Responding to the Polarization/Post Partisan Crowd (Again)

Over at the Political Theology blog, Julie Rubio Hanlon shares her thoughts on the Notre Dame “Beyond Polarization: Naming the Wounds, Beginning to Heal” conference that took place recently. I’ve had disagreements about this kind of thing before, and once again, I feel the need to respond. Below in italics are the three reasons Rubio Hanlon gave for the conference members avoiding what she terms “contentious issues,” followed by snippets that I thought best summed up her thinking in these areas (but please, don’t take my word for it, go and read for yourself). These are then followed by my own comments in bold, and at the end I offer a slightly longer take on all of this.

  1. There Is a Real Desire to Find Common Ground. “It may be more prudent to bracket the most difficult issues and begin instead with what we can actually talk about.”

 For some of us, the “most difficult issues” are not “issues” but rather the content of our daily lives, the woof and warp of our very existence. How do you bracket your existence? And isn’t that what most of us with “issues” have been told to do for centuries?

  1. Polarization May Be Limited. “Like the culture war, ecclesial polarization is more pronounced among those who are most invested: academics, students of theology, journalists, and those who work for the church. It may be less central in communities of color. Though it is not wrong to say it endures, it is not the dominant reality for all Catholics. It may be counterproductive to keep attending to it.”

Does this mean we should only attend to what is “the dominant reality for all Catholics?” Where does that leave those of us who are excluded from “the dominant reality?” Also, communities of color have many, many members who represent “the most difficult issues” that are not “the dominant reality for all Catholics.” These things are not mutually exclusive.

      3. Building Trust Takes Time.

 Someone else has already tackled this one.


Look… I’m not against having conversations or dialogue about the different experiences of life in the Church and in the world that have shaped Catholic identity. I am, however, not in favor of too quickly overcoming conflict (a more accurate word than polarization, in my opinion) because it seems to make some people uncomfortable. The resolution to conflict in the Church is to face it in all its messy humanity; to hold it, explore it, get to know its ticks, what it feels like, to become intimate with all of its qualities. As Rubio Hanlon herself notes, “we all know that harder conversations will need to happen eventually.” Intimacy with conflict – with “harder conversations” – can still take place within a context of compassion and a recognition of our sharing God’s image, but that doesn’t mean pretending there is no divergence through bracketing, putting off, rationalizing its extent, or not labeling it any way.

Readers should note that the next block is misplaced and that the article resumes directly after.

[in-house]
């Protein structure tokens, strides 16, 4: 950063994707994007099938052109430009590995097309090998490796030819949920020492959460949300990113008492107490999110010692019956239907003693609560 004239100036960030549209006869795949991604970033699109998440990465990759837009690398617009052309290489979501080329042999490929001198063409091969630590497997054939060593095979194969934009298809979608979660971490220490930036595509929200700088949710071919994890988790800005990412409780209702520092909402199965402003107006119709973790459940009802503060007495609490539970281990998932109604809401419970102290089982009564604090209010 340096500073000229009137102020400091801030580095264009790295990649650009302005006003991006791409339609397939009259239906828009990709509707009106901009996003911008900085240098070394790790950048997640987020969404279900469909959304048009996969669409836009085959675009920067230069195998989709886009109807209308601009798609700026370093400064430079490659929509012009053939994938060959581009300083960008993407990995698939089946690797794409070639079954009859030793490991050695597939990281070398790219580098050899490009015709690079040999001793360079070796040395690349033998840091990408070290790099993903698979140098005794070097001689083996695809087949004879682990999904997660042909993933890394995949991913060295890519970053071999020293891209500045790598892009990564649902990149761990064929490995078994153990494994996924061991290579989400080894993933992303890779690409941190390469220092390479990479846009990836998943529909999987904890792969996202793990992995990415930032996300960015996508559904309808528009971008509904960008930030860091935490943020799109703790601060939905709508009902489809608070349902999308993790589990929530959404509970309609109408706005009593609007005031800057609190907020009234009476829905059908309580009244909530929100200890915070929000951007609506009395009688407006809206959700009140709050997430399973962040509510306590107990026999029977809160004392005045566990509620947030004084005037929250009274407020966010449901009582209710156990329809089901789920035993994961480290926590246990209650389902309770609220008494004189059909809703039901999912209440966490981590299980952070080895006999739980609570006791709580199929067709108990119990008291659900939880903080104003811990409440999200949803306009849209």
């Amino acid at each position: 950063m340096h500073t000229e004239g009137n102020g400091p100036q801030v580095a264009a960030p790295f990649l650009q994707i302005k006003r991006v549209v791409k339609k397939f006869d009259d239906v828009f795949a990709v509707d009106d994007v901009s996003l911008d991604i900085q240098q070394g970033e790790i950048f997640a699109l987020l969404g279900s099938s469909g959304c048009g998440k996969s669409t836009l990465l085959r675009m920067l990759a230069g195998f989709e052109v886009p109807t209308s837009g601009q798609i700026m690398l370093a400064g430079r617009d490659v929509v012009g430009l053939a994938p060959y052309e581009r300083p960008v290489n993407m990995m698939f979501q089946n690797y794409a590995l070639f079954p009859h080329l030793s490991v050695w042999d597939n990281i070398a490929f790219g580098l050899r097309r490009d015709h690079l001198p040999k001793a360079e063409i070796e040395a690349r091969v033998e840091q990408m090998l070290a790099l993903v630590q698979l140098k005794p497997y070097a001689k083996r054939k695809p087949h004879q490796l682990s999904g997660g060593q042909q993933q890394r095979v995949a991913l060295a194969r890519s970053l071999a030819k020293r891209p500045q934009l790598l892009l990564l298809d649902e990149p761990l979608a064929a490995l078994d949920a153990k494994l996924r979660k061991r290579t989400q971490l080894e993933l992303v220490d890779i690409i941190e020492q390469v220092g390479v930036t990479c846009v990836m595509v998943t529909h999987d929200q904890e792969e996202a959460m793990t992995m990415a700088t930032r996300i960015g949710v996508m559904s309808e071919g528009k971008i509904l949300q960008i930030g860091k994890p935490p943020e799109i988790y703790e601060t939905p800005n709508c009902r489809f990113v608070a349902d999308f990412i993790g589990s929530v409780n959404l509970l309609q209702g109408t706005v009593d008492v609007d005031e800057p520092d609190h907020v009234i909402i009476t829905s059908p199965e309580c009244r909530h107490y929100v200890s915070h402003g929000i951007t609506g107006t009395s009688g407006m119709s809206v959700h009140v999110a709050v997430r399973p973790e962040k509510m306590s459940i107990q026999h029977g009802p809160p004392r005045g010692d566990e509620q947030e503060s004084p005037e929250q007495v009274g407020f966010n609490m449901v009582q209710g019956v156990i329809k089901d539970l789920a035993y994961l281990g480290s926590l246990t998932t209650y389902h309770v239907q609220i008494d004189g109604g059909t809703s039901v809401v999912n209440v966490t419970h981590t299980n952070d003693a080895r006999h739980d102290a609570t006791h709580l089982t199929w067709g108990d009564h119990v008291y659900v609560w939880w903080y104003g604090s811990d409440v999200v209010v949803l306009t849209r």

The source and feeling of conflict is not the same for everyone experiencing it. For some of us, the source of conflict is about historical, personal, social, and ecclesial exclusion to the point of being told to deny our existence as full human beings. This feels pretty darn bad. For others, the source of conflict is about wanting to affirm (some) Church teachings, and feeling frustrated that there are those out there who seem to counter, or stand in the way of such affirmation. This probably is not a nice feeling, but hardly comparable to that which accompanies the denial of one’s existence. Even if secular society is increasingly moving away from denying the existence of people and groups that (some) Church leadership still (yes, even under Francis) excludes, Catholics who are officially excluded by the Church are still excluded by the Church.

No real change or reform or unification of anything will happen without moving in and through conflict. Theologically this could be called taking up the cross. We can’t just skip to the resurrection so as to avoid the nails, sweat, tears, abandonment, and death that accompany entrance into new life. Some of us have been carrying our crosses for a very long time and are very tired of being told to bracket our lives, to wait patiently, to not make a fuss, to quit drawing attention and to stop staining the nice white carpet with our blood. I’m sorry all the fuss and tension of conflict is distressing for you, but I think the most compassionate thing I can do is help you learn how to live with and in it, because it is a part of human life – indeed, it unfortunately makes up the entire content of some lives.

Let’s face and name our reality, let’s really look at the crucified in the Church (and in the world), let’s really feel their suffering in the marrow of our human bones, in the depths of our human hearts, let’s get bloody with them, and then maybe we can talk about common ground.

I wish all of us the holy detachment that comes by way of grace moving through our fragile, uncomfortable, untidy, and confused lives.